Is creating a decolonized space in reaction to colonialism truly decolonial?

This morning I was reconsidering the following statement I wrote in the previous post:

This project recognizes that increased visibility and representation of both indigenous and immigrant populations in the Mid-South is a critical first step in undoing the dehumanizing of colonization that allows for the continued discriminating and marginalizing of both groups.

Does a project that exists as a result of colonialism, that seeks to undo the harm of colonialism, get to call itself a “decolonized” space?

Frantz Fanon wrote that “decolonization, as we know, is a historical process; that is to say it cannot be understood, it cannot become intelligible nor clear to itself except in the exact measure that we can discern the movements which give it historical form and content.” Colonization isn’t a moment, or a series of events. It’s an insidious ongoing process of slips and gains, giving and taking, complicity and coercion. It is a process, one so embedded in thinking and ways of knowing, that it is only by studying it that we can avoid replicating it.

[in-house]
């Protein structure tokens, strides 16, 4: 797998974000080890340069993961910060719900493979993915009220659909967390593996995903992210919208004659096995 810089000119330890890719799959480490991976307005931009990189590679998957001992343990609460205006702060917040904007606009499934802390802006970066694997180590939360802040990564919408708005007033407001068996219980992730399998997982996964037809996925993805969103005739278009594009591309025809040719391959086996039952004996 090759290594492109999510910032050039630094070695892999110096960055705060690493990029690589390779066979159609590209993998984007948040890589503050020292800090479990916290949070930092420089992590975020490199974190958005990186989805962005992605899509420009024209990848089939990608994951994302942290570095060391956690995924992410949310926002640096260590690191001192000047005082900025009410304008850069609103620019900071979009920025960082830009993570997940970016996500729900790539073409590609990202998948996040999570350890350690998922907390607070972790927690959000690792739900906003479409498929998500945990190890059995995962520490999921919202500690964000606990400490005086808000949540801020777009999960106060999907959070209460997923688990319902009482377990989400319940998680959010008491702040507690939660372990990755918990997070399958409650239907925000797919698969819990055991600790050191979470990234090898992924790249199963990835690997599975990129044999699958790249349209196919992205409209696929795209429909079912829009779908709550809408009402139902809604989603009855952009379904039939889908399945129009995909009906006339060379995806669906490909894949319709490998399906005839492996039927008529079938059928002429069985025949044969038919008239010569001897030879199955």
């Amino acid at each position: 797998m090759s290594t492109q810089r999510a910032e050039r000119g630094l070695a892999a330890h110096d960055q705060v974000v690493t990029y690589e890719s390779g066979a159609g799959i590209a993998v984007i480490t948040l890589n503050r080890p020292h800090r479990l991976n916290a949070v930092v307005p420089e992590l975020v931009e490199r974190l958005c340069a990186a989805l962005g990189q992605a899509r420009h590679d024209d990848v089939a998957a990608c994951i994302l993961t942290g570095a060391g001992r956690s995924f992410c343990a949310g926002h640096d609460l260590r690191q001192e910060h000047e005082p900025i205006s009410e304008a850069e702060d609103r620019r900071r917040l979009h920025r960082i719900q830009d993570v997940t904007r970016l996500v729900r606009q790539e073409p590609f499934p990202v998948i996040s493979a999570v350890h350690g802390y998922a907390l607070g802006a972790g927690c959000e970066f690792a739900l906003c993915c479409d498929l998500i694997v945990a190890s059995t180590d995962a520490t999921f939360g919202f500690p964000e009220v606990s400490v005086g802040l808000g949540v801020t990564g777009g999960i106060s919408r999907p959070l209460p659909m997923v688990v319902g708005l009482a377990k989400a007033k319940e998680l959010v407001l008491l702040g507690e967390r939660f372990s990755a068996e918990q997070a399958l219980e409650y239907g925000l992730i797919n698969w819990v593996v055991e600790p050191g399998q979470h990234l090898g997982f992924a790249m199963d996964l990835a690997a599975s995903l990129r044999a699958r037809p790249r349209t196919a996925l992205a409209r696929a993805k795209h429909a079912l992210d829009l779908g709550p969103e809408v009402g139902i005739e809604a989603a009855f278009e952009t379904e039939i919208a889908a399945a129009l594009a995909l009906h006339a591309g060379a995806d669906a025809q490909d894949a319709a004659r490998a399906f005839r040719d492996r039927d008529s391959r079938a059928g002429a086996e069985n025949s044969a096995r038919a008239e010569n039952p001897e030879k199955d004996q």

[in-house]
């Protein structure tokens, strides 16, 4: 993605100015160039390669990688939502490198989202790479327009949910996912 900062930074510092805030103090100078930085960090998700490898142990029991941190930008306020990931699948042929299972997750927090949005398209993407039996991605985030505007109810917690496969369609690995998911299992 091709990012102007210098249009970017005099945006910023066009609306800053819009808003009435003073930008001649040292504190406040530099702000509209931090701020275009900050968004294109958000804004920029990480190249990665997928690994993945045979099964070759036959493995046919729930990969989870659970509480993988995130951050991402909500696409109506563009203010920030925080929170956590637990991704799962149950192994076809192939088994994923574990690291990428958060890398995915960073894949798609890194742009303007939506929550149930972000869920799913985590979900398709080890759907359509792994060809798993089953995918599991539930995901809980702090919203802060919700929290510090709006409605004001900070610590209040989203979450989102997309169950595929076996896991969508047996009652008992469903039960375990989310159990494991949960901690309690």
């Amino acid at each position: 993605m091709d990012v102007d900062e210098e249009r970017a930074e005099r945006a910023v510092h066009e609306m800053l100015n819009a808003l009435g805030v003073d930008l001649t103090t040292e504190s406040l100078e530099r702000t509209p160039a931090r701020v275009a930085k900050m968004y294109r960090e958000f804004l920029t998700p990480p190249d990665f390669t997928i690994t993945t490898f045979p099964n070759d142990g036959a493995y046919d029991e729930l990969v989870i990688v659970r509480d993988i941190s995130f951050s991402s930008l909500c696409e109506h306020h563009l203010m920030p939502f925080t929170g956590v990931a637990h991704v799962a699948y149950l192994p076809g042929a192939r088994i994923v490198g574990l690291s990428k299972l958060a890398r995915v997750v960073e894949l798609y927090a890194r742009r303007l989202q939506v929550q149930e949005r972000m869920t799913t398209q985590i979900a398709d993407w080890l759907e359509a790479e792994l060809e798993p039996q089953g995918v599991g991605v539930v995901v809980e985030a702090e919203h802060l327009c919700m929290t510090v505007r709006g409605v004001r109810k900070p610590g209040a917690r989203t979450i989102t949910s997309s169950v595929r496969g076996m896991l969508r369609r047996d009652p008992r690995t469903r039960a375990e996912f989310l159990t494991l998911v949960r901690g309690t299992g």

All this to say that I’ve decided to be OK with the above statement. Perhaps one day we will get to a place where it doesn’t need to be said, but for now I think intentionally creating a space that hopes to undo the racism, discrimination, and marginalization of indigenous and immigrant people meets the decolonizing mission.

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